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Iceland Eruption Threatens Disruption

Monday May 23, 2011

Iceland Eruption Threatens Disruption

A second Icelandic volcano may cause flight disruption over the next few days, almost exactly a year after the Eyjafjallajokull ash cloud forced 34 countries to close their airspace. This time it is the Grimsvoetn volcano that has erupted, which is the most active cone in Iceland and is located in the middle of a glacier.

The volcanic activity began on Saturday night, with a 12 mile plume of smoke and ash being propelled into the atmosphere. The quantity of matter expelled by Grimsvoetn has already covered buildings and land in its vicinity with a thick layer and blocked out the sun for much of the day yesterday.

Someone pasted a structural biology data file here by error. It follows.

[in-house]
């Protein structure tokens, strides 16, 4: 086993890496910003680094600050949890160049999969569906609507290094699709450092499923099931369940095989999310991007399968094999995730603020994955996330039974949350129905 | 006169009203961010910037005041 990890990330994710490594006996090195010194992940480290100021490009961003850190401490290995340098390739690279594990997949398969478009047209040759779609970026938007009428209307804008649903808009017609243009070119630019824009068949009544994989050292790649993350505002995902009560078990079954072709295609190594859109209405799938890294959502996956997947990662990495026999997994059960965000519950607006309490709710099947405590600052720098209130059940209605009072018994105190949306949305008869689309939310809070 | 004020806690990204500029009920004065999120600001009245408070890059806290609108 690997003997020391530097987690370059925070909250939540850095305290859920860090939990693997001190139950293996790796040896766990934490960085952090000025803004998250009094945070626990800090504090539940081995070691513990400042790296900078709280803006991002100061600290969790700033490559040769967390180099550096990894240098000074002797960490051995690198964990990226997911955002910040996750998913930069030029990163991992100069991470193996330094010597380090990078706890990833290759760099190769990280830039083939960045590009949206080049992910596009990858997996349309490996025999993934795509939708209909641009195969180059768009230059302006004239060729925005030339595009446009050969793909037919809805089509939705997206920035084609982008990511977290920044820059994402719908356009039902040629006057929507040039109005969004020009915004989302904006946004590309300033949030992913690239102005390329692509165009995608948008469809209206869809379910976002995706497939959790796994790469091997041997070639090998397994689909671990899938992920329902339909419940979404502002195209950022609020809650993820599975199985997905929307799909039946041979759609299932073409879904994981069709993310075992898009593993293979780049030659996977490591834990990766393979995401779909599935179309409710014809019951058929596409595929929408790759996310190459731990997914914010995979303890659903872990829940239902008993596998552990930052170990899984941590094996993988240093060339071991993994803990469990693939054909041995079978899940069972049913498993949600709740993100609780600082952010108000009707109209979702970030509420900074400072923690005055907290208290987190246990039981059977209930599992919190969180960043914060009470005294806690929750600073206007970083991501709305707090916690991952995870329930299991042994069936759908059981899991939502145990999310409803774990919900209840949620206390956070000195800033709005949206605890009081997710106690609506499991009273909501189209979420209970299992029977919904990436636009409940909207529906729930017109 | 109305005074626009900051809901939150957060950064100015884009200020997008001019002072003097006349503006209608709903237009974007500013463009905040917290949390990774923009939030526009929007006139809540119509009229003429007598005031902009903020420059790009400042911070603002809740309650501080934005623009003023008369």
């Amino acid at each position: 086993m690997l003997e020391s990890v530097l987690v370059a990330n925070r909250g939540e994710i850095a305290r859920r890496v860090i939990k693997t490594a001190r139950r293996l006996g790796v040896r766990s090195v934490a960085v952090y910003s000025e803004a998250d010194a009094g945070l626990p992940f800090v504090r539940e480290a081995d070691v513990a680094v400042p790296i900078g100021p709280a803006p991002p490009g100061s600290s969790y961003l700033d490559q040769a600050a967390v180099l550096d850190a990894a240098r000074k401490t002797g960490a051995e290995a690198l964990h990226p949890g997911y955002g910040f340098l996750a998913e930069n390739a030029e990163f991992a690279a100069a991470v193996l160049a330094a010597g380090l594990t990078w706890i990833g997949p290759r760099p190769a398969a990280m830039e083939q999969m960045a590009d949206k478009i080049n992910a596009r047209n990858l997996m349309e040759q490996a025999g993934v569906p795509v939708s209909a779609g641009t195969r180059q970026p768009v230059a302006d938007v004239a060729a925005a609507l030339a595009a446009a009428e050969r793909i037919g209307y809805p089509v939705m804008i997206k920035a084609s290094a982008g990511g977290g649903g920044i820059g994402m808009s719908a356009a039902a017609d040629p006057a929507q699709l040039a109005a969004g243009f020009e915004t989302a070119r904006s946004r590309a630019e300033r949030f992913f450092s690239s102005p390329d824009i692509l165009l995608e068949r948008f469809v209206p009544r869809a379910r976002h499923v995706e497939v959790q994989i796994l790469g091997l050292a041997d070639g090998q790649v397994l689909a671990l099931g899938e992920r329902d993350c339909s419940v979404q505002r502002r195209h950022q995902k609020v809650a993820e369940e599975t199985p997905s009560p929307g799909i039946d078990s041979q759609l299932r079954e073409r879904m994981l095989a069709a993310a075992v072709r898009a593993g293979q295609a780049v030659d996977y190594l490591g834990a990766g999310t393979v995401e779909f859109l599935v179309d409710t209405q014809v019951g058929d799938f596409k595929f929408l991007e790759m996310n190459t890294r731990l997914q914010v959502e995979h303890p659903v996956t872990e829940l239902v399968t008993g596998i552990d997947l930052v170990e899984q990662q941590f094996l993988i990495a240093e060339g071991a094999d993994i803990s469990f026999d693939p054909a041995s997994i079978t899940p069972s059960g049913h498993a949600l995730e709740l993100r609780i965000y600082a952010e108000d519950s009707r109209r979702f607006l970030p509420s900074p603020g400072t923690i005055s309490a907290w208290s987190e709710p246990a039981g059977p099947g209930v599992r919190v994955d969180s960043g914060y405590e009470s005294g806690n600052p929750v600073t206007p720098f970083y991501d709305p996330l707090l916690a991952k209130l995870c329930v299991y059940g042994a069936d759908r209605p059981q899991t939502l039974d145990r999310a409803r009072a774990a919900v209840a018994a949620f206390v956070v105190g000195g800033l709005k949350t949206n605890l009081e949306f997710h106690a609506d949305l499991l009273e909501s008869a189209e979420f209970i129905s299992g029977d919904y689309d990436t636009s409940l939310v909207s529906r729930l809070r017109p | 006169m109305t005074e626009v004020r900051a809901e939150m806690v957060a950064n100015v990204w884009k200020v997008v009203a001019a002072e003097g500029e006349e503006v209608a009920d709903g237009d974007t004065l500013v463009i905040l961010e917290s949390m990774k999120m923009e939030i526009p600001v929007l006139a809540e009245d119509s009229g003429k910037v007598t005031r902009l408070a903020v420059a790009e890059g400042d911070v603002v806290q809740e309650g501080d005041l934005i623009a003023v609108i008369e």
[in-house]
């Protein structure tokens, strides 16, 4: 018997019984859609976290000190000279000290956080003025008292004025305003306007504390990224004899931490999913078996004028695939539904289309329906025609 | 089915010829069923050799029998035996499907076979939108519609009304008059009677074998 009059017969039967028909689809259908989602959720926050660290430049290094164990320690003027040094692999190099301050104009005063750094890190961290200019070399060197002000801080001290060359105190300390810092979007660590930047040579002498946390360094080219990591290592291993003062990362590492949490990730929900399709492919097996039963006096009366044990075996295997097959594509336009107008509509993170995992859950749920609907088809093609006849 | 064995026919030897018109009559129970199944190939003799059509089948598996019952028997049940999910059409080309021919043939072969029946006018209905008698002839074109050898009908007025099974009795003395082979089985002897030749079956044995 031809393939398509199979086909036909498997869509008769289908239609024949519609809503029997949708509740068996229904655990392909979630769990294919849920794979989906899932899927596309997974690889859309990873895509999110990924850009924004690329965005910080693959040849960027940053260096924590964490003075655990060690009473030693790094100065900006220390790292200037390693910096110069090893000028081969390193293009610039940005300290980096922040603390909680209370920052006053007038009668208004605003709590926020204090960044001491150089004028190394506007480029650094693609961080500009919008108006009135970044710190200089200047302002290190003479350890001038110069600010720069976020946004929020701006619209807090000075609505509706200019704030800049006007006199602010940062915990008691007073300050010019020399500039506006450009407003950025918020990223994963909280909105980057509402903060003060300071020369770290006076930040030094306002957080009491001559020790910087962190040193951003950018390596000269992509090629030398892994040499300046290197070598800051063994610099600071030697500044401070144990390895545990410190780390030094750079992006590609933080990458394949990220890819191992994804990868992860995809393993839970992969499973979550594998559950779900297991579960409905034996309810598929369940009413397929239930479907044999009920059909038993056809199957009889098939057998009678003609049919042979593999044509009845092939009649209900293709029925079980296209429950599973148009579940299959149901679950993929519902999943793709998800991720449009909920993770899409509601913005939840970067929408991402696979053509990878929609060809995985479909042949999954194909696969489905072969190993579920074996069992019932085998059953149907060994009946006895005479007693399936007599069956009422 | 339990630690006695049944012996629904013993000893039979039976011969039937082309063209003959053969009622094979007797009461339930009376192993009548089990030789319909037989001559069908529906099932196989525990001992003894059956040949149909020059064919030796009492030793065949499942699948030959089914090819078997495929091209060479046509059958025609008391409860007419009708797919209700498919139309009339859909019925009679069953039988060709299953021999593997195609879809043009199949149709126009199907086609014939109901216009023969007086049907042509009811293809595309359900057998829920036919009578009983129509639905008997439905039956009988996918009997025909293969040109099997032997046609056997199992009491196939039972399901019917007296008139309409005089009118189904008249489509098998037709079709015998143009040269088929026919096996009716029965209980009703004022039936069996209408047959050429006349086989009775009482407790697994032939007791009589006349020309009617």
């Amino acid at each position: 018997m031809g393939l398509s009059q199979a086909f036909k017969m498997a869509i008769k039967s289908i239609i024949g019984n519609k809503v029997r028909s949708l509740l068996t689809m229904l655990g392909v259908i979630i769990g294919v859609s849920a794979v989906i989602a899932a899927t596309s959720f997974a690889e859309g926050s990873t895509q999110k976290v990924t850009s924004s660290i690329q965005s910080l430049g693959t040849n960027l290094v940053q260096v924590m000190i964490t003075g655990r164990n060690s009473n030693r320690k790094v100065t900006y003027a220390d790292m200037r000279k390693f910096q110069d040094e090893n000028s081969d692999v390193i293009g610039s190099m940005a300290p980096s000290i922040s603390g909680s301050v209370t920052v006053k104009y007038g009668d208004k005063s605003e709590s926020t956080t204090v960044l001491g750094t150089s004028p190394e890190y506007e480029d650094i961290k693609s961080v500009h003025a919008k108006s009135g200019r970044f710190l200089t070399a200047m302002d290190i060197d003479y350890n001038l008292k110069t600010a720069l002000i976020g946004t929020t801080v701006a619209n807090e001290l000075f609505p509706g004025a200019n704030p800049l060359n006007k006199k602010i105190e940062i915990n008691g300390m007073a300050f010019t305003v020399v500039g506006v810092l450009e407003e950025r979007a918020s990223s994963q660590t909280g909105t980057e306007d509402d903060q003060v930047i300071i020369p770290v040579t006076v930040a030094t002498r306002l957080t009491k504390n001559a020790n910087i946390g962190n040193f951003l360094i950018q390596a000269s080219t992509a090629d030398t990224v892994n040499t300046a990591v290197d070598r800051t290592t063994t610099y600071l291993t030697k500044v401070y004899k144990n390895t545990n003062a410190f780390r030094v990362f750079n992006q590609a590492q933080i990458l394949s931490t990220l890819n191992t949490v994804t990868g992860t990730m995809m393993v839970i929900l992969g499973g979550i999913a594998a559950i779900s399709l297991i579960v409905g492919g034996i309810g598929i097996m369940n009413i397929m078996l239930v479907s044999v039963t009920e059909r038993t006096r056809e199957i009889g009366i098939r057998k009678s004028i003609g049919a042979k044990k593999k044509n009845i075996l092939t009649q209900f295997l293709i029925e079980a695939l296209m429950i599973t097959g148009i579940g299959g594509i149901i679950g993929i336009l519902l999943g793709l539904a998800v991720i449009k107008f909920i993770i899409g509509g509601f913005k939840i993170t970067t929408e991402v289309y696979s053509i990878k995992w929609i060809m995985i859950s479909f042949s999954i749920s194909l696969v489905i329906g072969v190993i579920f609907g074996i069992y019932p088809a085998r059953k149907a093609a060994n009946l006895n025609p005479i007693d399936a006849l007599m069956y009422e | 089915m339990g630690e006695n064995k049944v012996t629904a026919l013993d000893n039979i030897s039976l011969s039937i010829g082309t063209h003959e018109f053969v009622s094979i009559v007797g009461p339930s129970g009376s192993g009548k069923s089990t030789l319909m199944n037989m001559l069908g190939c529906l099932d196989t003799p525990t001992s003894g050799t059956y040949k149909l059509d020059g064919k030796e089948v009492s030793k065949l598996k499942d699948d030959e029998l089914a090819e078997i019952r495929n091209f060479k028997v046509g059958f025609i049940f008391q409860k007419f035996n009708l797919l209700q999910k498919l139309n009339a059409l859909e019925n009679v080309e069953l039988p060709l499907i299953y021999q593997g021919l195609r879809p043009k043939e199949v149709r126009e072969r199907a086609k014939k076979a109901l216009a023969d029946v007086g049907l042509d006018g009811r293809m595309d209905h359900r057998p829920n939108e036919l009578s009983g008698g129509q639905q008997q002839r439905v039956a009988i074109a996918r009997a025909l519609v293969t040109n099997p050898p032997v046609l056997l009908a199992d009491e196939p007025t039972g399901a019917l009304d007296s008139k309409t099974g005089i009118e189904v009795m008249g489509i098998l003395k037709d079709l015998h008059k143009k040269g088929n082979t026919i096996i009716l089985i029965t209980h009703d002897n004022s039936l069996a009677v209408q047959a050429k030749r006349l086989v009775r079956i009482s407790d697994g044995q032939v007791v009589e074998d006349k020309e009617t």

Reykjavik, which is some 250 miles away from the crater, was affected by the ash cloud during Sunday, which resulted in the closure of Iceland's airspace for the time being. Causing disruption to the holiday planning of many tourists.

At present, it is not clear if British skies will be affected or not, as the arrival of the ash cloud is dependent on how the weather develops over the next twenty-four hours. If the eruption continues throughout today and there is no change in the wind direction, it is probable the cloud could reach Scottish airspace by Tuesday, with more southerly European countries, such as France and Spain, affected by Thursday or Friday.

Experts in vulcanology and meteorology were not anticipating such widespread problems as those experienced last year, as the eruption is not expected to be as severe or long lasting. In addition, the ash being produced by Grimsvoetn is not as fine as that expelled by Eyjafjallajokull, which may also lessen the likelihood of air traffic disruption.

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